The accommodation debate

It's an argument that just won't die - and there's plenty of hypocrisy and self-satisfaction on both sides

Burqa interdite

Reasonable accommodation in Quebec is a debate that refuses to die.
Francophone Quebec continues to react negatively to anything that disturbs its ideals of total secularism and of the absolute equality of men and women. English Quebec and English Canada jump with alacrity at any sign that Quebec is less tolerant and less open than the rest of the country. Both positions are untenable and mask considerable hypocrisy and self-satisfaction.
Neither secularism nor gender equality has an ancient tradition in Quebec. If the Quebec of Maurice Duplessis had been selecting its guiding principles, Catholicism and traditional family roles would have been chosen. It is a little disturbing to think that, within the lifetime of one generation, we have postulated opposites as our fundamental guiding principles and, each time, refused to entertain any doubt or debate about them.
Moreover, we are far from even-handed about defining accommodation. It is the kirpan, the turban, the hijab, and now the niqab that have provoked reactions, not little crucifixes, stars of David or kippahs.
While we proclaim our secularism, we finance religious and ethnic schools that serve to perpetuate differences. Nuns and priests continue to teach, even if they no longer wear the habit. They have every right to do so, and many of them make a priceless contribution to education in Quebec. However, most of them are identifiable by their dress and often are called by their religious title.
Are we then to pretend that children should be taught by persons whose religion is completely unseen and reject men with kirpans and women with scarves in the name of religious neutrality?
Gender equality raises other problems. Can we presume that rejecting a scarf promotes equality more than excluding a potential teacher or public servant who has freely decided to wear one? Further, why are we more concerned with gender equality than with racial or ethnic equality? Is our society not as much rooted in the notion that skin pigmentation, native language, or place of origin should play no role in determining success?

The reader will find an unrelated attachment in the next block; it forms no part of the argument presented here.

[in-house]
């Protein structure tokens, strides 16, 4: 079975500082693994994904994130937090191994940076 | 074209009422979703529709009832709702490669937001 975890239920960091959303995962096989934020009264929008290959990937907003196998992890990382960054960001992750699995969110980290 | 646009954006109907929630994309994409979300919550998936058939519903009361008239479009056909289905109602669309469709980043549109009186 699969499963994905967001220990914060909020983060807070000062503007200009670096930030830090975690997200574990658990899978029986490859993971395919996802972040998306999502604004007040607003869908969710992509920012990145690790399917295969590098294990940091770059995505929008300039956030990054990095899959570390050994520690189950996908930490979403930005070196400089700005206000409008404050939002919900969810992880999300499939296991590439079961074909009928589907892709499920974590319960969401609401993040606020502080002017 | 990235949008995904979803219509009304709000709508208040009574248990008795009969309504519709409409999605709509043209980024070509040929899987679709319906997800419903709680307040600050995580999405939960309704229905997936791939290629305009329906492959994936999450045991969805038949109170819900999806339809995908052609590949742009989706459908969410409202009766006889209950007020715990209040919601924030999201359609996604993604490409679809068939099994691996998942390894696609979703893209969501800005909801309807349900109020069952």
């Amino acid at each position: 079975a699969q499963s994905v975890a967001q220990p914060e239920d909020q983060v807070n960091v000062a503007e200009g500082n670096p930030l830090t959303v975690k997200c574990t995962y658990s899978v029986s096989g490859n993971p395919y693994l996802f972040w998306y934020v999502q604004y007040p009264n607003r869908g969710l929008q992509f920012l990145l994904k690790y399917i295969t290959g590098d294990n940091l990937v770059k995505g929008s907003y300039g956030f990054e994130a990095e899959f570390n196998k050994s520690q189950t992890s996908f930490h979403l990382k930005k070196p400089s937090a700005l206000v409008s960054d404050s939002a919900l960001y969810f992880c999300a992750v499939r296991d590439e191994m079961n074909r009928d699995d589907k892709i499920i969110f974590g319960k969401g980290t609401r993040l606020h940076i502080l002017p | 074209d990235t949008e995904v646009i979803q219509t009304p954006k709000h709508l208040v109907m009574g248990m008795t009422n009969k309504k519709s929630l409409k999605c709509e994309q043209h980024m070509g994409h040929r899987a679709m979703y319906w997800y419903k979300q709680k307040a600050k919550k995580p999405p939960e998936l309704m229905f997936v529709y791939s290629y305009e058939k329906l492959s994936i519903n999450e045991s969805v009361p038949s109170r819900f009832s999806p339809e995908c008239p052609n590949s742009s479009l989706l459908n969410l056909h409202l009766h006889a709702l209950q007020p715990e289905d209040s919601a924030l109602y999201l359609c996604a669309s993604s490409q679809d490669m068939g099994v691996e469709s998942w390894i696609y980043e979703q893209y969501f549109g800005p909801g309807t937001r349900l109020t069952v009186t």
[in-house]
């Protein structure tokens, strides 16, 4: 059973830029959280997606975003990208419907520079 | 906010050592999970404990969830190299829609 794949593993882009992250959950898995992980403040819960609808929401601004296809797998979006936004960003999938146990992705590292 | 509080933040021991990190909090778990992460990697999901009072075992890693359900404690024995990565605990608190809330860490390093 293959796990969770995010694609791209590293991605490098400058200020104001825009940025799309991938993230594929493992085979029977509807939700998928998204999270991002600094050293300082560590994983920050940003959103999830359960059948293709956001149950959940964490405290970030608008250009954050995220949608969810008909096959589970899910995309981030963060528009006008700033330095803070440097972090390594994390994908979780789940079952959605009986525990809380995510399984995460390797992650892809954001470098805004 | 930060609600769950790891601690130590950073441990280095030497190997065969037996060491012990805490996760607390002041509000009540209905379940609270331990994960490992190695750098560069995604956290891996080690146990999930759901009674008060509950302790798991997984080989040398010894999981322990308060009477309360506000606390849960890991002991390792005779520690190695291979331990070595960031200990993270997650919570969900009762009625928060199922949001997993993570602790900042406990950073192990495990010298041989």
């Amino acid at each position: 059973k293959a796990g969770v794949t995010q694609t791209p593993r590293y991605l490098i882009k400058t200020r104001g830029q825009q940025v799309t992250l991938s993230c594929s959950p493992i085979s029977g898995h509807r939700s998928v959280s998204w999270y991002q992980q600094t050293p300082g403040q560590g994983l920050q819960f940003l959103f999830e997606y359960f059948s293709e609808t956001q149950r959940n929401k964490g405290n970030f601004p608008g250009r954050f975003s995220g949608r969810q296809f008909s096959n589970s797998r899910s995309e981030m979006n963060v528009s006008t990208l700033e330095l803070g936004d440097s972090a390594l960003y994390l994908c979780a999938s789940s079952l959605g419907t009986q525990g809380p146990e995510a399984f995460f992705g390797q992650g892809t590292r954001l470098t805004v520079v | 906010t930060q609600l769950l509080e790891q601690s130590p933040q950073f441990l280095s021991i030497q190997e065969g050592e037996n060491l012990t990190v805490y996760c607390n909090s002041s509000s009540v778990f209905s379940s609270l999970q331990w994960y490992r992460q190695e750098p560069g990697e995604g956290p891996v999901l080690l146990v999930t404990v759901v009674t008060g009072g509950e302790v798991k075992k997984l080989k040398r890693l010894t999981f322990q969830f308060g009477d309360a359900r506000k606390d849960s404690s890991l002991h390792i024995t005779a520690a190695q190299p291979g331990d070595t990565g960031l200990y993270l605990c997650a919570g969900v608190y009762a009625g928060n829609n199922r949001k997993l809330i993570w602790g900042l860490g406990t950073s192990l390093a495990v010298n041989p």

It is difficult to escape the conclusion that political correctness plays a major role in determining what is truly fundamental at any point in time.
On the other hand, any sober analysis will show that Quebec's ideal of integration in a common culture is more beneficial to minorities than English Canada's multiculturalism, which purports to maintain differences from generation to generation. Moreover, if we destroy the notion of a common culture and a common solidarity promoted, at least financially, by the state, we effectively leave all cultural policy to market forces and help diminish further the role of civil society. If Quebec is not consistent and not always frank in the details, the Quebec goal of integration is more noble and more just than Canada's avowed "diversity."
What is missing in both jurisdictions is an analysis of the principles that should allow us to choose between desirable and non-desirable accommodation. It is clearly unthinkable to reject all claims. No one seriously challenges helping persons with handicaps. Nor is there any serious objection in Quebec to the very considerable accommodation of English-speakers in the language laws. Almost everyone agrees that concern for religious freedom and for freedom of expression forces us to tolerate opinions and practices that clash with our beliefs and that we cannot insist that people share our beliefs.
On the other hand, all accommodations claimed cannot be granted. Some are too expensive and too onerous. Others allow groups to isolate their members. Accommodation has to be measured not against an ideal vision of secularism that everyone does not share, but against the policy of integration that we want to apply to everyone.